A survey of European culture and society from the fall of the Roman Empire to the advent of the Renaissance. The course will focus on the creative religious, political, and social movements of this period, and their influence on the development of the West. Among the subjects covered: the Germanic tribes, the Carolingian Empire, the Church in the High Middle Ages, the culture of the High Middle Ages, the growth of centralized monarchy, the Crusades, and the evolution of the social order in the Middle Ages.
HIST 4230 meets with HIST 3230. The requirements of the courses are the same EXCEPT that a research paper is required for students in 4230. Prerequisite(s): HIST 1110 World Civilizations, HIST 2170 Body, Mind, Spirit: The Understanding of the Self in Western Culture, or HIST 2180 Science and Religion in Western Tradition.
HIST 1110 World Civilizations (4 hours)
An in-depth study of one time frame across world cultures. The course is designed to introduce students to the uniqueness and interconnectedness of cultures in the global community. Historical dimensions of today's ethical and political concerns will be examined in order to foster responsible world citizenship. Course topics change regularly and may include a global survey of the twentieth century or the history of indigenous nations leading up to the Age of European Exploration. (Normally offered each semester.)
Archway Curriculum: Essential Connections: Diversity Instructive: Global Archway Curriculum: Integrative Core: Going Global Thread
HIST 2170 Body, Mind, Spirit: The Understanding of the Self in Western Culture (4 hours)
'Who are you?' This question confronts everyone at some point in life. How you answer it is culturally determined, based on how you perceive the connection between yourself and the world you inhabit. In this course we will investigate how the understanding of the self has developed in Western culture, beginning with Ancient Near Eastern religious traditions and the philosophical discourse of Ancient Greece, and looking at how this understanding has evolved and changed over time. Particular attention will be focused on the challenge to traditional notions of the self that emerged with the development with modern psychological and sociological models of the self. No P/F.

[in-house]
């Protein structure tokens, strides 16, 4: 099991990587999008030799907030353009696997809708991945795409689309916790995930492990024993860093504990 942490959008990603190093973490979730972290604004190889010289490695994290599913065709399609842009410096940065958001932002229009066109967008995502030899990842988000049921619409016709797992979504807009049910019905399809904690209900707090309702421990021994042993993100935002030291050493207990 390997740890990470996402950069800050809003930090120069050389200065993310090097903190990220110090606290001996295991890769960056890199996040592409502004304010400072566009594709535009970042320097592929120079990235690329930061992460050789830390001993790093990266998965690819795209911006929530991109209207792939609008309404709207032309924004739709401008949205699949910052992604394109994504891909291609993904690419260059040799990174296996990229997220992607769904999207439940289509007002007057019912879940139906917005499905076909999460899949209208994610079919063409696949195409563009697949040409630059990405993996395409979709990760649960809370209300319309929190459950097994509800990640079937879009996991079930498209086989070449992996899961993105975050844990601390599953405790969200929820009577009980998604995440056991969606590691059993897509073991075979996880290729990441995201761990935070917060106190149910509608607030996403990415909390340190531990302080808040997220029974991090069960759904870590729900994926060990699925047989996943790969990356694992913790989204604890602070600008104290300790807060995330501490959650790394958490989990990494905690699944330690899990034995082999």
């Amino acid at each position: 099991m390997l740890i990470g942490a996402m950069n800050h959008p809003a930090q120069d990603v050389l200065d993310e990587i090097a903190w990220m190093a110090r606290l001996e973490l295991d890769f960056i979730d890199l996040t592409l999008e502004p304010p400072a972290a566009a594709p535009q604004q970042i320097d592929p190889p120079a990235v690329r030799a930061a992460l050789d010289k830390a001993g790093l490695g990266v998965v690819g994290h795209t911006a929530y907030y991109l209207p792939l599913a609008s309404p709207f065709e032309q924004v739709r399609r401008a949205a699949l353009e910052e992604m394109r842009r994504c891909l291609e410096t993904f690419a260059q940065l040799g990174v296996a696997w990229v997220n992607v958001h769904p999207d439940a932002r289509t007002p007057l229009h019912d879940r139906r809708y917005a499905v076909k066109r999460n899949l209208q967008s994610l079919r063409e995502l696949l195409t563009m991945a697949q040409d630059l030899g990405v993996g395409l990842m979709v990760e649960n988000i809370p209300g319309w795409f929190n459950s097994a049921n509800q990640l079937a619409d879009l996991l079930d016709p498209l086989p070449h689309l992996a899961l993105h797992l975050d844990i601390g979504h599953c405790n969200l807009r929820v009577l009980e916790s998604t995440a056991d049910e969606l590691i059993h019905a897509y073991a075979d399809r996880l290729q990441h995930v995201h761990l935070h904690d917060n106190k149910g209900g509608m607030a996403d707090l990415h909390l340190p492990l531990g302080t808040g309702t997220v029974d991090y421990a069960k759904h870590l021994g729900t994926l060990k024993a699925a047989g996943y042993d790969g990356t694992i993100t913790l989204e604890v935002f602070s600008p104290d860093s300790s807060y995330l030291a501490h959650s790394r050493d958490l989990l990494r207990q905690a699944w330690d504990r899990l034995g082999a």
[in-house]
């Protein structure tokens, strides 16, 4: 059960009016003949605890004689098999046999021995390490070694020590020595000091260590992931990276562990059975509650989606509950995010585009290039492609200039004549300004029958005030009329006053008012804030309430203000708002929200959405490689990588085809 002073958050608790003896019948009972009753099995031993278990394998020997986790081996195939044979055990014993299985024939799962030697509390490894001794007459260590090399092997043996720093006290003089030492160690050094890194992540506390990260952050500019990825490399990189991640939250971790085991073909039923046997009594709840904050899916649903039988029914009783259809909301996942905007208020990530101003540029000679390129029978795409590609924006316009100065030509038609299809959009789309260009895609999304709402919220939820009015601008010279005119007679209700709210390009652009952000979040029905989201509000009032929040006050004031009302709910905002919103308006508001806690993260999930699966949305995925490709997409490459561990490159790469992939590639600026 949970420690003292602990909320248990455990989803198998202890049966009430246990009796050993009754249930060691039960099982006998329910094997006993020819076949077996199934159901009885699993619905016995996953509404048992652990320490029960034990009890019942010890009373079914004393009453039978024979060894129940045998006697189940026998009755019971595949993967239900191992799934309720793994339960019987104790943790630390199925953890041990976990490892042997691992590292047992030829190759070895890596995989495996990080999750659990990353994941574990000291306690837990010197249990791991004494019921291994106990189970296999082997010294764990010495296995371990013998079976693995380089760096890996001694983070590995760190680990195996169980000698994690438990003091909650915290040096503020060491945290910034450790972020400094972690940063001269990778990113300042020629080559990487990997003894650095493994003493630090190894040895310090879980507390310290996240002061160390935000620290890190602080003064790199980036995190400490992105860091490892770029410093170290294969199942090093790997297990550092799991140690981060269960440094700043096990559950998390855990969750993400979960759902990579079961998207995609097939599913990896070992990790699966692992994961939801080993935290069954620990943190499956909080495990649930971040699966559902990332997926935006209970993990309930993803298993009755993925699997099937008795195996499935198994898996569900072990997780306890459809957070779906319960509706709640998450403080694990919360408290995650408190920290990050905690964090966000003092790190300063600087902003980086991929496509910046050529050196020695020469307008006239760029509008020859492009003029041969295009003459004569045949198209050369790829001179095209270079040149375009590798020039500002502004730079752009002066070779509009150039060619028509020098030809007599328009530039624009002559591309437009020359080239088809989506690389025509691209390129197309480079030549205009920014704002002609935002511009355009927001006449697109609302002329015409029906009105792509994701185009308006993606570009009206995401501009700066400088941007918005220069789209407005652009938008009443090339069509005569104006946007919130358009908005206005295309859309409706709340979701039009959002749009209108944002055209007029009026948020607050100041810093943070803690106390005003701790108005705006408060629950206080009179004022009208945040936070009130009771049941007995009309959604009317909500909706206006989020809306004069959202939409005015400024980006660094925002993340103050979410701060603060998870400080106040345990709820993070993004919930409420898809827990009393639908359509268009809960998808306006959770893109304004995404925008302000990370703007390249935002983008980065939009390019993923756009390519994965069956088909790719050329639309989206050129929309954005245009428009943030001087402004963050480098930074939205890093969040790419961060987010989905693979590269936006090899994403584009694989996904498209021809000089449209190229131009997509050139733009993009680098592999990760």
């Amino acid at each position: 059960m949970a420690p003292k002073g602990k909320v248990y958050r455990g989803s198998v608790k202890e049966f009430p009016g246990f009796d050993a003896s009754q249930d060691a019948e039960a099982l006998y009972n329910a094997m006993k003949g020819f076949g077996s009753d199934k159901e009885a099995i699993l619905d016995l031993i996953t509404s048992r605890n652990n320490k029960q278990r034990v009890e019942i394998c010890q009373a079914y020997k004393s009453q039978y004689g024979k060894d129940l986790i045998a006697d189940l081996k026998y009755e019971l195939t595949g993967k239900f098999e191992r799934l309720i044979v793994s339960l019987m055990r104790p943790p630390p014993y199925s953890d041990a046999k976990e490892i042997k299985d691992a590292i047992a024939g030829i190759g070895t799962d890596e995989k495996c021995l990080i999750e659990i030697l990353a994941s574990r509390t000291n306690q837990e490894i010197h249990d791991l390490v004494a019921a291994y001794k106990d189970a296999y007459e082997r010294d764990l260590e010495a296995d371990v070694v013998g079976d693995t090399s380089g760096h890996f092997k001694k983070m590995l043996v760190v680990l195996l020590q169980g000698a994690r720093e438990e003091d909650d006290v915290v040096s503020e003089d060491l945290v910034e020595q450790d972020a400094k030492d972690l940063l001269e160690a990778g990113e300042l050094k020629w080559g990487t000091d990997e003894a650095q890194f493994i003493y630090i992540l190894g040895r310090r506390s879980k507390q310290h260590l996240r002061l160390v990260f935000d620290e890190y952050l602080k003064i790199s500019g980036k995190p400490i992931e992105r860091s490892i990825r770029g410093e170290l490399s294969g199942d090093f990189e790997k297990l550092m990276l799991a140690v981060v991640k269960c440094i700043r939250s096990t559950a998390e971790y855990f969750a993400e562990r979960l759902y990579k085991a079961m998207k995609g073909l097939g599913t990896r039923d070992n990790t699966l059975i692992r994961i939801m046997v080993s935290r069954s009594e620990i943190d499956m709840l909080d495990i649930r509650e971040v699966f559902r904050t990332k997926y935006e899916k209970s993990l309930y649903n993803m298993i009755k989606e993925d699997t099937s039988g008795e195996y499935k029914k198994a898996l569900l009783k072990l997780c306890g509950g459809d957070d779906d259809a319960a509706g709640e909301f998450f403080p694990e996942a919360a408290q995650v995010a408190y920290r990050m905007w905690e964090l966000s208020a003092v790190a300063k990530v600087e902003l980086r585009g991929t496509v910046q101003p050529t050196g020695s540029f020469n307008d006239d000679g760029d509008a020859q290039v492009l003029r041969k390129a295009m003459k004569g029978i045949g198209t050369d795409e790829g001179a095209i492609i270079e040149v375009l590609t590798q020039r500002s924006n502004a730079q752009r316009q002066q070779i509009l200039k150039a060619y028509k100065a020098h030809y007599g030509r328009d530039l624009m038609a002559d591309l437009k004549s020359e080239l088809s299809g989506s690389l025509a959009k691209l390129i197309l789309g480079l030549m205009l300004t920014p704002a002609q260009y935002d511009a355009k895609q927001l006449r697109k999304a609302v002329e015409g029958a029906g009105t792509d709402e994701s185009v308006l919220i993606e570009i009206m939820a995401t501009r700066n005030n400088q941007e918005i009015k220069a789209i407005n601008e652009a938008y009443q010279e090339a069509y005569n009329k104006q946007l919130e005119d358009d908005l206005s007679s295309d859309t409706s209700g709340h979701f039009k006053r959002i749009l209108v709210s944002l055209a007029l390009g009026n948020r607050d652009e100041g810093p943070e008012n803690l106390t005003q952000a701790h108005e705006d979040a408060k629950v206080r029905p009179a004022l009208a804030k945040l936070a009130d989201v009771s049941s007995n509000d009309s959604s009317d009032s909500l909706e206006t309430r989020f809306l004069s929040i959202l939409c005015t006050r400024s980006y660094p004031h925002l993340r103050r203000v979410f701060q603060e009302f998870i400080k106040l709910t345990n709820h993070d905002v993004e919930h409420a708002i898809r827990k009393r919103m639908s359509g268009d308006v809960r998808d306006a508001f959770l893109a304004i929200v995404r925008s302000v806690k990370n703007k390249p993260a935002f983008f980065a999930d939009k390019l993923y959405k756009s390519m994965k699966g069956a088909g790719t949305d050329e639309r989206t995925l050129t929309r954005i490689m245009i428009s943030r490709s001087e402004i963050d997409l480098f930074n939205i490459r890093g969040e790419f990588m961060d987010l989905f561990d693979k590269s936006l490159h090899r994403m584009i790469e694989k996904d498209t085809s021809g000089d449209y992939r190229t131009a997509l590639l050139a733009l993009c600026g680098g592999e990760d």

HIST 2180 Science and Religion in Western Tradition (4 hours)
One of the distinctive features of Western culture involves the interaction of religion and reason as a basis for understanding. From the Ancient World up to modern times, systems of understanding have rooted themselves in both divine revelation and rational inquiry. This course will explore the origins of such perspectives, and trace their development and interaction from antiquity to the present. The course will focus on reading and evaluating texts which exemplify these modes of thinking from mythologies of the Ancient Near East, to Greek and Roman philosophical writings up to modern debates concerning the sufficiency of religion or science as a basis for understanding. This course may be counted toward fulfillment of the Science and Religion thread, and as a Writing Instructive course. No P/F.